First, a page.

Exchanged my expiring Citibank credit card points for a Borders voucher which I promptly flipped around on the Simpsons Season 5 DVD set. Woo hoo! I just love listening to the commentary - so much effort goes into each episode, and unless you look up episodes on SNPP sometimes it's easy to let references and allusions slip by, not to mention in-jokes (characters that look like writers, that sort of thing).
While in Borders, I flipped through The Math Instinct, an interesting book by Keith Devlin (NPR's "Math Guy") that argues that most animals, humans included, innately have some computational ability - dogs, for instance, can solve the problem of catching balls thrown into a lake in a way that would require "knowing" calculus. The title, of course, is a parallel to Steven Pinker's The Language Instinct (itself a book I can't recommend highly enough); in both cases the books challenge what we think we know about how we learn, although Pinker's book is clearly more academic.
Devlin's book answers questions such as why a baseball player runs in an arc towards a fly ball dropping in, rather than in a straight line (it's so that the parabola of the ball's journey looks straight, I think, if I recall correctly). Dogs do the same arcing run when retrieving frisbees, apparently. I wouldn't know - if you've ever owned terriers you know one of their trademarks is that they will chase after things, but they won't ever let them go, so trying to play frisbee with them would probably fall flat after one throw. That, and they're probably both smart and lazy enough to realise "hey, it's going to fall to the ground anyway, let's just wait till it drops".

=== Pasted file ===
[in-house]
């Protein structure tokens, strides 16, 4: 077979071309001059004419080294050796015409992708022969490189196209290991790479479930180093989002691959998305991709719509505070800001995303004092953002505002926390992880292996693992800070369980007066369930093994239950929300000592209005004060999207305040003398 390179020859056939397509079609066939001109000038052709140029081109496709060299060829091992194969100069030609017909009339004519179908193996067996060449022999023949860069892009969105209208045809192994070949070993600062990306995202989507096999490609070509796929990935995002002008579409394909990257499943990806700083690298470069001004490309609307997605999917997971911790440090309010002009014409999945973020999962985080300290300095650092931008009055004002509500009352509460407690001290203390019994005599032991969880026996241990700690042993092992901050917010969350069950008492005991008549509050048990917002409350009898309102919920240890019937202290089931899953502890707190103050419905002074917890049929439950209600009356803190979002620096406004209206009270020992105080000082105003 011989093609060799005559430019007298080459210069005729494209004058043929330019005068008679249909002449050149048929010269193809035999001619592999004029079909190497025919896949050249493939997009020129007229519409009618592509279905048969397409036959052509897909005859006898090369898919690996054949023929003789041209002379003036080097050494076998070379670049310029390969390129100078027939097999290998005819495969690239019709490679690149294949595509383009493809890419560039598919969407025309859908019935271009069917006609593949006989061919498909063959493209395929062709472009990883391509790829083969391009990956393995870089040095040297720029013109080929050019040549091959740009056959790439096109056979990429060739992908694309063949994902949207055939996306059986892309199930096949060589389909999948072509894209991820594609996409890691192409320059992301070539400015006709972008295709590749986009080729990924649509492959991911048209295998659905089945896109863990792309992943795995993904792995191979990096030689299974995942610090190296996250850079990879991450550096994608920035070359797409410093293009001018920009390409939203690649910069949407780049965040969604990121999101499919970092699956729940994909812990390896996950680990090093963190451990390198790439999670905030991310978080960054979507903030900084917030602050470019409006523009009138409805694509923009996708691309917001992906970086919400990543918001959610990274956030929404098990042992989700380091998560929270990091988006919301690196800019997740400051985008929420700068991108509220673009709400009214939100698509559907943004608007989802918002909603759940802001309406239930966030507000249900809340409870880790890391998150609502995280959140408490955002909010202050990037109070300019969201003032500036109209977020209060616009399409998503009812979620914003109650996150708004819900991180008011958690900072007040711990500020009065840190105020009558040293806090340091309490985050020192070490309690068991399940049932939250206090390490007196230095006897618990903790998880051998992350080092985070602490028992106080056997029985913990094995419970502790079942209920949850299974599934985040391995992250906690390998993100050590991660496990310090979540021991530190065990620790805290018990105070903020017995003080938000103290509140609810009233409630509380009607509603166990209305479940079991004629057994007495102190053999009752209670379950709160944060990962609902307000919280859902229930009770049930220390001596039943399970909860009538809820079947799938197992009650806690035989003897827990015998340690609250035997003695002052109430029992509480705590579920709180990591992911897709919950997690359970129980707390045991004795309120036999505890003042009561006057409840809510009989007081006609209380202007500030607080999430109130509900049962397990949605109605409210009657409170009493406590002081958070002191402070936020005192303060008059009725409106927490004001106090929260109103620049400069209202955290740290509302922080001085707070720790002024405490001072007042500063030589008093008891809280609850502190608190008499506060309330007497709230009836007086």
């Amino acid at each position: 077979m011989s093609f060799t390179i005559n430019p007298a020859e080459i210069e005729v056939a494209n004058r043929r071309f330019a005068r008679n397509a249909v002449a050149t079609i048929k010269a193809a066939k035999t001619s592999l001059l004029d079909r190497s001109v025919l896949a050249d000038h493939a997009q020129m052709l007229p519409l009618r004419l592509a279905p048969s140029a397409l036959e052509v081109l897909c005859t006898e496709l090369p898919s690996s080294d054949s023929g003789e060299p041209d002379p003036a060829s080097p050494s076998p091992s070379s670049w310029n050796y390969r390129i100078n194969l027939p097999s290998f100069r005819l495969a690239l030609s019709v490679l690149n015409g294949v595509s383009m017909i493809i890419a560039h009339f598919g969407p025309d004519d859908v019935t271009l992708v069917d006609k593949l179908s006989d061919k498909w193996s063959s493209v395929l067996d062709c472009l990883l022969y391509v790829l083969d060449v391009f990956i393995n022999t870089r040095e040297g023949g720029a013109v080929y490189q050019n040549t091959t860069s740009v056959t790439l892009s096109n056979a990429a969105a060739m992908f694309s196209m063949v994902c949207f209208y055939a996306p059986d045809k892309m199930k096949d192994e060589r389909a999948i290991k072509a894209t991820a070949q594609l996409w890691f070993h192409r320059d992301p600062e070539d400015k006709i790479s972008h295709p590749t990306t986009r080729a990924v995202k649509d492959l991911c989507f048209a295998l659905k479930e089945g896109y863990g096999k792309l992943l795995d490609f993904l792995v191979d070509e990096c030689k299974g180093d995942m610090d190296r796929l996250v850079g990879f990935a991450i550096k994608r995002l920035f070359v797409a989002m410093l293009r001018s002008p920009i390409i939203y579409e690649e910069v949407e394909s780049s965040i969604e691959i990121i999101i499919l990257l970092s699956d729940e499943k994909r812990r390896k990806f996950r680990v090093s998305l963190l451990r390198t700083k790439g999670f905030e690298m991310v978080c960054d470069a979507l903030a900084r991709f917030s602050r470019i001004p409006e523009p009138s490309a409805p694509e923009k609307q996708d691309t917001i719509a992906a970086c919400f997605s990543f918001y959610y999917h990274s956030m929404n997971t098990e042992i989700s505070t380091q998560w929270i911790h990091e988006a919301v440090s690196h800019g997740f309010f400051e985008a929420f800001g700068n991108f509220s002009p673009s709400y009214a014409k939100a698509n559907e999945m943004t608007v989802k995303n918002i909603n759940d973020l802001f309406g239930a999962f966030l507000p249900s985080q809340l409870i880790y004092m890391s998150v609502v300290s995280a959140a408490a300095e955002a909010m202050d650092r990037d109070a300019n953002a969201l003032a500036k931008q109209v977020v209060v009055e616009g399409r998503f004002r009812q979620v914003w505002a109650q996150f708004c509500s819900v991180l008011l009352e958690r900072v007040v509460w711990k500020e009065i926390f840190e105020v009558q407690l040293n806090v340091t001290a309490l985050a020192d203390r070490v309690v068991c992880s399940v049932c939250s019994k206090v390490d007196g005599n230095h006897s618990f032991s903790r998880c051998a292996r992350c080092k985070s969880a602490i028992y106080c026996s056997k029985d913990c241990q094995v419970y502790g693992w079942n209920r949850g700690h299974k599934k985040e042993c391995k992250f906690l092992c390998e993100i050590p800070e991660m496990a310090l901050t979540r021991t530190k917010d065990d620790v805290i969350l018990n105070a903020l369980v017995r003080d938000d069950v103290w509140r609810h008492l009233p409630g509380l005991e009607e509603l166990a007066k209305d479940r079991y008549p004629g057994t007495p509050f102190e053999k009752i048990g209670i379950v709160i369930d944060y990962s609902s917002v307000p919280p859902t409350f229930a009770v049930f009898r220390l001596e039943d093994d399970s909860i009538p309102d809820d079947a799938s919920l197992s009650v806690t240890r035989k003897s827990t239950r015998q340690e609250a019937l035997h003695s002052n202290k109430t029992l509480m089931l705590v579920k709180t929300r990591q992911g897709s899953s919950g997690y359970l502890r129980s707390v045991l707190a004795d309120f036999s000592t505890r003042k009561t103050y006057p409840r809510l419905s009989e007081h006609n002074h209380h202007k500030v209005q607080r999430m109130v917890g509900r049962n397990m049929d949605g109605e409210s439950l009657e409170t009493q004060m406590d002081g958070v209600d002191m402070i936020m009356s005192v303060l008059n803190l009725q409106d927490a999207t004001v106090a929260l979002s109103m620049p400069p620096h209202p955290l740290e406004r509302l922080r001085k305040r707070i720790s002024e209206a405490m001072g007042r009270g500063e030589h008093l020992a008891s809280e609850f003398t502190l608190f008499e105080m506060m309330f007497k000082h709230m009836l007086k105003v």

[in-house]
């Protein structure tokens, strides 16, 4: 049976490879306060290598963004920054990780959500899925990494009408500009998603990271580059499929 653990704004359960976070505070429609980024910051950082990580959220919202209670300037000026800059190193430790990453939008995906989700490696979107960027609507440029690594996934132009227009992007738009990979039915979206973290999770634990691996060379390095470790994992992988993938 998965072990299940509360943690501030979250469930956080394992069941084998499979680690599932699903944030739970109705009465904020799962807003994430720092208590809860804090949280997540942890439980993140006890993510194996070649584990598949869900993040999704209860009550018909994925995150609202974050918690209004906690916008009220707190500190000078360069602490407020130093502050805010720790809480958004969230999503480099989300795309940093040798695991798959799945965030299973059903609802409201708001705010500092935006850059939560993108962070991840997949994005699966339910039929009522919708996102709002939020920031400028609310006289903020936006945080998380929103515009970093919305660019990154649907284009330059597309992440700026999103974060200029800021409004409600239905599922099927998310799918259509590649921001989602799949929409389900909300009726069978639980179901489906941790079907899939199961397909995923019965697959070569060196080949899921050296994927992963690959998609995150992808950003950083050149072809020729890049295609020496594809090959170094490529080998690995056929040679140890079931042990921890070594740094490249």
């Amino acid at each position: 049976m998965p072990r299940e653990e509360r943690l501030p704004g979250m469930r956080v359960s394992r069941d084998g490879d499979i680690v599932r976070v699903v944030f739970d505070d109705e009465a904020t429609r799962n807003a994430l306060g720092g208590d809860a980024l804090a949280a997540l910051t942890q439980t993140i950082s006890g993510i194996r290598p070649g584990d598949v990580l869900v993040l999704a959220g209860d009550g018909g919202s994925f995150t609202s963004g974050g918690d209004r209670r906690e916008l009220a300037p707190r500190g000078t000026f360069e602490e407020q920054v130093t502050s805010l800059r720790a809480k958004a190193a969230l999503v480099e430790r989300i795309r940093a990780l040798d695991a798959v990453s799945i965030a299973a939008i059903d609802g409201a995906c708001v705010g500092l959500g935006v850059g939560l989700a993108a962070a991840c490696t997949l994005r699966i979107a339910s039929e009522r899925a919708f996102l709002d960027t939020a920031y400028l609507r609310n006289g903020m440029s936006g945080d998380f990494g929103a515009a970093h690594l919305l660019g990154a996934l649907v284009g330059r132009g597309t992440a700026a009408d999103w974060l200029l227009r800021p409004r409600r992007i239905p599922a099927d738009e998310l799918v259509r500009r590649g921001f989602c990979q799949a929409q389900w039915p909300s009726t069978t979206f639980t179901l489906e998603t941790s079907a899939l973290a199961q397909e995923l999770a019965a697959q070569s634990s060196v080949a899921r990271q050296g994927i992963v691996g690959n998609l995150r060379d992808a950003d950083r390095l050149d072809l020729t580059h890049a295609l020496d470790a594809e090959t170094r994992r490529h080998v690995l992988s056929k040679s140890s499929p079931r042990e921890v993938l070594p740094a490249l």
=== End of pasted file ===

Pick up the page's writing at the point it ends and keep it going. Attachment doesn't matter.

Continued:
Interestingly, Borders occupies a different social "space" in Singapore compared to Borders in America. Borders in America is another chain bookstore, the main rival to Barnes and Noble. Here, it's arguably seen as a kind of an exotic importer of specialty books and known for its huge range. I suppose it's because we don't really have the equivalent of Powell's City of Books, Strand Book Store, the specialty bookstores of Charing Cross Road, or even your average college town independent bookstore.
I definitely see your point. There's a part of me that will think to myself, I should be supporting independent bookstores instead of big companies like Borders. The problem is, Singapore doesn't have good bookstores that aren't owned by big companies.
If you want something even remotely obscure to find, ultimately you have to go to the likes of Borders or Kinokuniya.
I see a similar problem with HMV. Thankfully smaller chains like Music Junction and Gramaphone have definitely picked up the slack, but HMV continues to attract people for the reason that they sell stuff you can't find elsewhere (except online).
faith - according to Mapquest, a car trip from Toronto to NYC takes roughly 8 hours 20 minutes. (Odd ending point in NY, Kenmare St, but I suppose the times wouldn't change much anywhere else.)
hsu-ling - I used to work at the Adelphi. Sadly I don't remember seeing the store. And thanks for revealing yourself - I love hearing from any of my readers. :)